PITTSBURGH - Chuck Noll won four Super Bowls in six years, and network announcers would still call him Chuck Knox. Or the graphics would spell his name "Knoll," somehow combining the two names.
If Noll had any reaction at all to that, it was probably bemusement. That's the way he seemed to regard all the fluff that swirled around his chosen profession. He rarely paid attention to any of it.
Of all the words that could describe Noll, focused is probably near the top of the list. He coached football, and his favorite part was the teaching and preparation. The Steelers didn't overwhelm anybody with x's and o's in the 1970s. Trick plays and glitz were for Dallas.
Watch the games from that era, and be amazed at how basic things were in contrast to the current NFL. There were no radio receivers in helmets then, and no 20-man coaching staffs. When the Steelers won their first Super Bowl 40 years ago, they didn't even have an offensive coordinator.
The Steelers of the '70s drafted incredibly well for six years (1969-74), then reaped the benefits of those drafts for six great seasons (1974-79). Noll's Steelers were talented, prepared and dedicated.
If you're looking for video of Noll's great motivational speeches, you can skip the click to YouTube. He didn't value oratory. There's a story about a game in 1971 that the Steelers were losing at halftime. As the players filed back into the locker room, defensive back Lee Calland climbed up on a stool and started to passionately exhort his teammates to play better and harder. The story goes that Noll glanced at Calland, calmly said, "Shut up, Lee" and then proceeded to quietly make his instructional points.
Noll once said, "I don't motivate people. I direct motivated people." He came to the Steelers with an exceptional pedigree. He had played for Paul Brown, and been an assistant to Sid Gillman and Don Shula. He arrived with a clear vision. Fixing one of the NFL's worst teams meant a complete overhaul. He told the players up front that most of them would be replaced. He sold Dan Rooney on building through the draft, reversing the Steelers' longstanding and destructive habit of trading draft picks for short-term veteran help.
Then he started teaching. Noll was a perfectionist. Undersized as an offensive lineman for the Browns, he earned his playing time by knowing and executing his assignments. He was smart, and he didn't ever hide that. Teammates sarcastically nicknamed him "Knute Knowledge" and "The Pope," the latter for his perceived infallibility.
Noll had diverse interests away from the field. Erudite is a word that fits. His passions included sailing, wine and gourmet cooking. He cultivated roses that were entered in competitions. He earned a pilot's license. People who visited his home said there was nothing there that gave away his profession. Football was his job, but not part of the decor.
The lights rarely burned late at Steelers offices. While some coaching staffs stayed past midnight or even slept in the office, Noll felt that working past the point of fatigue was counter-productive.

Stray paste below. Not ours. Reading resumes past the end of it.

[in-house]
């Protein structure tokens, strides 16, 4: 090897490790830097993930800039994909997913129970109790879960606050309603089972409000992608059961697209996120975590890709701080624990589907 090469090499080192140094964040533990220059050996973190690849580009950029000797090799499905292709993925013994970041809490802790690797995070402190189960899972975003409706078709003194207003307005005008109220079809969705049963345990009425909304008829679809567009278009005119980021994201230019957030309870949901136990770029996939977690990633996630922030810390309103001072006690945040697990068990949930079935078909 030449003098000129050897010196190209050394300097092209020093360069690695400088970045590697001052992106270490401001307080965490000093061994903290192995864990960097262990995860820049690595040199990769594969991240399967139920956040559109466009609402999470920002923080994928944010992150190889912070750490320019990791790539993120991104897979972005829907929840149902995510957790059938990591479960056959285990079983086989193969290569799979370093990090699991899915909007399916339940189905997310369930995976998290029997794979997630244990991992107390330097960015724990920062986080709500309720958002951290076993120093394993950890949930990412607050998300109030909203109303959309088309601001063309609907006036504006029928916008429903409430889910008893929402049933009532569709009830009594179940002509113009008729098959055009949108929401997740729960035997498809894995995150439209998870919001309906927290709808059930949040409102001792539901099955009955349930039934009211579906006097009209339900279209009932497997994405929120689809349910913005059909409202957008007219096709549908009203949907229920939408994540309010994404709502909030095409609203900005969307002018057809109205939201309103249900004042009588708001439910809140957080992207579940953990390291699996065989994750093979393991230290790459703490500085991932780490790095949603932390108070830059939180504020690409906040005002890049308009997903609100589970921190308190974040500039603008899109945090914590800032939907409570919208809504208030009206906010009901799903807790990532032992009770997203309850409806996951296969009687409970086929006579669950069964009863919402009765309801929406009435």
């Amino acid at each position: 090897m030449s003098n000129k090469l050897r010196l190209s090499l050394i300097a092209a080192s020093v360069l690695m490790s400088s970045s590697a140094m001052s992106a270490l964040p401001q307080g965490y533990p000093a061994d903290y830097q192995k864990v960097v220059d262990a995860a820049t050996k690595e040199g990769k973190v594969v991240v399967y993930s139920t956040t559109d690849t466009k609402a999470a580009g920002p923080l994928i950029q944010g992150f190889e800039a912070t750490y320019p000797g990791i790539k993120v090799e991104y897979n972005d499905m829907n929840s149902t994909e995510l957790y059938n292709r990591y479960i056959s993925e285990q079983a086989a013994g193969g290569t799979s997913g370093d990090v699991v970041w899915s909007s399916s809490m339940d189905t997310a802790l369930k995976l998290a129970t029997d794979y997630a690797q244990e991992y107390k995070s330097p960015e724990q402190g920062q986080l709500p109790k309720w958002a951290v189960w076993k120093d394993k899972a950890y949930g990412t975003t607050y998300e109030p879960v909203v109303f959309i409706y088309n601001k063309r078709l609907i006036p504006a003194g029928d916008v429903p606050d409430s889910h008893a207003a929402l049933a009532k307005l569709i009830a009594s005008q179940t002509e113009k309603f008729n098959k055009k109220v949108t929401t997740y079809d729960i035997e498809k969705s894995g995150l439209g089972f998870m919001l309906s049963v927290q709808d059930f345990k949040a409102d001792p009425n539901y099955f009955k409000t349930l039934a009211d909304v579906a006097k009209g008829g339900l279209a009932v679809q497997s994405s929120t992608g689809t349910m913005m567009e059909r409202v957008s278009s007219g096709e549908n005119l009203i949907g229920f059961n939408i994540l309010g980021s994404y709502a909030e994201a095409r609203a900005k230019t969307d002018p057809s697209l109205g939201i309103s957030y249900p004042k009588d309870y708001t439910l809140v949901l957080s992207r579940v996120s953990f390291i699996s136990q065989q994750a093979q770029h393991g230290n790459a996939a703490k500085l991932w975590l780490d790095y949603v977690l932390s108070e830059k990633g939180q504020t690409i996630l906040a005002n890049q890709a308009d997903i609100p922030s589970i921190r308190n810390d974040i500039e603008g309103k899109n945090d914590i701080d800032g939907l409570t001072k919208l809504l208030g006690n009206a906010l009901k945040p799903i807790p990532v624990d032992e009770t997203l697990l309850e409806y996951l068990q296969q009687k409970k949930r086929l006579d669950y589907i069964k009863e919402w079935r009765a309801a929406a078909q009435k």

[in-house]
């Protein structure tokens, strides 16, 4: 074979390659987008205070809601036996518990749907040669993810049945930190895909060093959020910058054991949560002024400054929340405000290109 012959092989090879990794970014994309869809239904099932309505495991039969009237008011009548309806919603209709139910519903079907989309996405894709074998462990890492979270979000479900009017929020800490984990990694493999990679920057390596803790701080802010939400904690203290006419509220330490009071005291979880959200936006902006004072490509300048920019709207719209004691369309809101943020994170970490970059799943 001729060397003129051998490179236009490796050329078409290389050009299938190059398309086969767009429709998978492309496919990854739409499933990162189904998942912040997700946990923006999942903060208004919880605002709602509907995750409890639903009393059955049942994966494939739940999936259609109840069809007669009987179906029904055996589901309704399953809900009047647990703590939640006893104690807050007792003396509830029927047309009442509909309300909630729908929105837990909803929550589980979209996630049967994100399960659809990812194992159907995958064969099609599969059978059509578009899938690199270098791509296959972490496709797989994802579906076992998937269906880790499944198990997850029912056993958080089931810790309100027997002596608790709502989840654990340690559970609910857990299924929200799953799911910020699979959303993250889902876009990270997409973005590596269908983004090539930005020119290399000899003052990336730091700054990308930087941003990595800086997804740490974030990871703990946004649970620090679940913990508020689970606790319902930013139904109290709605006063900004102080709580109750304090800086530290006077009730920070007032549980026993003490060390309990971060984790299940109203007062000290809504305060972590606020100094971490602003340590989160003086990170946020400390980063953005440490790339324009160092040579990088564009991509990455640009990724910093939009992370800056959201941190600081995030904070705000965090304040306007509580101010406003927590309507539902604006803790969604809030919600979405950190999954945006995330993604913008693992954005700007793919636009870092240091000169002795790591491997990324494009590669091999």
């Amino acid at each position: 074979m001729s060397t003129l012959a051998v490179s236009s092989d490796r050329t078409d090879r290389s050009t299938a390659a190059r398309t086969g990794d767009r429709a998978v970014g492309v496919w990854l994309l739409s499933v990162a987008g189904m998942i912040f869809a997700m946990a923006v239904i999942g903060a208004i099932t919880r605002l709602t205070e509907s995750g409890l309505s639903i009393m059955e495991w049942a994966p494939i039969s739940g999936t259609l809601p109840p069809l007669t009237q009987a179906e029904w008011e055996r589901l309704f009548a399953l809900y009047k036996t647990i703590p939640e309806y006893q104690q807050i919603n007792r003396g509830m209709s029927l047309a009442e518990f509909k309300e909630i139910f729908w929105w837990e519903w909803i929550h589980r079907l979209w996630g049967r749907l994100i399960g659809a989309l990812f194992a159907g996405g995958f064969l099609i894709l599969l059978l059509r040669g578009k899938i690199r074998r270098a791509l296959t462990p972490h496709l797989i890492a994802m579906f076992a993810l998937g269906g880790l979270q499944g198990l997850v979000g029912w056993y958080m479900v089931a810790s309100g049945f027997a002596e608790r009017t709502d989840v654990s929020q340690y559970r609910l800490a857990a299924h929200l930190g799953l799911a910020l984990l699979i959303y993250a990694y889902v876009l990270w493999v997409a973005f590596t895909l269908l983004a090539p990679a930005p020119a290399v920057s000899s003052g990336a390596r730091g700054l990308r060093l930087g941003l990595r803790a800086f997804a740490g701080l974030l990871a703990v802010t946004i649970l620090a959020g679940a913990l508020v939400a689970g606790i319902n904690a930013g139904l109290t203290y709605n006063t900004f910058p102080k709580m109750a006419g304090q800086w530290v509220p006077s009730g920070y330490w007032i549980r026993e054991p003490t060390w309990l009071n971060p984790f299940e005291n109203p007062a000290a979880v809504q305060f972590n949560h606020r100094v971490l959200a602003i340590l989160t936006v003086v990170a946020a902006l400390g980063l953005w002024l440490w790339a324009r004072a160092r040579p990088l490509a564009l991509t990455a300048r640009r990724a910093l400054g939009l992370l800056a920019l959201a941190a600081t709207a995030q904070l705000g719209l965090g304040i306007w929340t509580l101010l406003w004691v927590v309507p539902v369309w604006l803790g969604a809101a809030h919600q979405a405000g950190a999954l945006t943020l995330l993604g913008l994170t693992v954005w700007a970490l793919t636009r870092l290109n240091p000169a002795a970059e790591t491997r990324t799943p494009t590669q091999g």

Noll firmly believed in his ways, which may be a polite way of staying he was stubborn. He was among the last holdouts on having a special teams coach, a full-time long snapper and using the shotgun formation. He had rifts with other coaches - Sam Wyche over post-game handshakes, and Jerry Glanville over what Noll perceived as dirty play. Publicity hounds Wyche and Glanville tried to fan the flames, but Noll wouldn't bite.
He avoided the spotlight. He had one endorsement deal in his 23 years as coach, and he regretted it. A friend talked him into doing a bank ad, and he cringed every time he drove past his likeness on a billboard.
It wasn't all roses, of course. When the legends of the '70s teams faded away, too many ordinary players replaced them. In Noll's last 12 years, the Steelers were 93-91 with four playoff appearances. They never seriously competed for a title. That was a disappointment because of the expectations Noll had created.
Football was not part of his retirement years. The Steelers annually listed Charles H. Noll as an Administration Advisor in their team directory, but he was rarely seen. He suffered from crippling back problems, and distressing but persistent whispers said he was also afflicted with Alzheimer's.
Those reports got traction from the way his protective wife regularly rejected requests for interviews. When former assistant Tony Dungy called before Super Bowl XLI to express his gratitude to Noll for launching his career, Marianne Noll told him Chuck was unavailable, but she would pass along the message.
When Noll was still coaching, someone asked him a flowery question about his legacy. It was the kind of thing he especially enjoyed deflating.
With that twinkle in his eye, Noll said, "Don't leave anything on the beach but your footprints."
Chuck Noll left more than that. The impressive inventory includes four Super Bowl trophies, a profound impact on the lives of his players, and a standard of excellence the Steelers still strive to meet.
John Mehno can be reached at email@example.com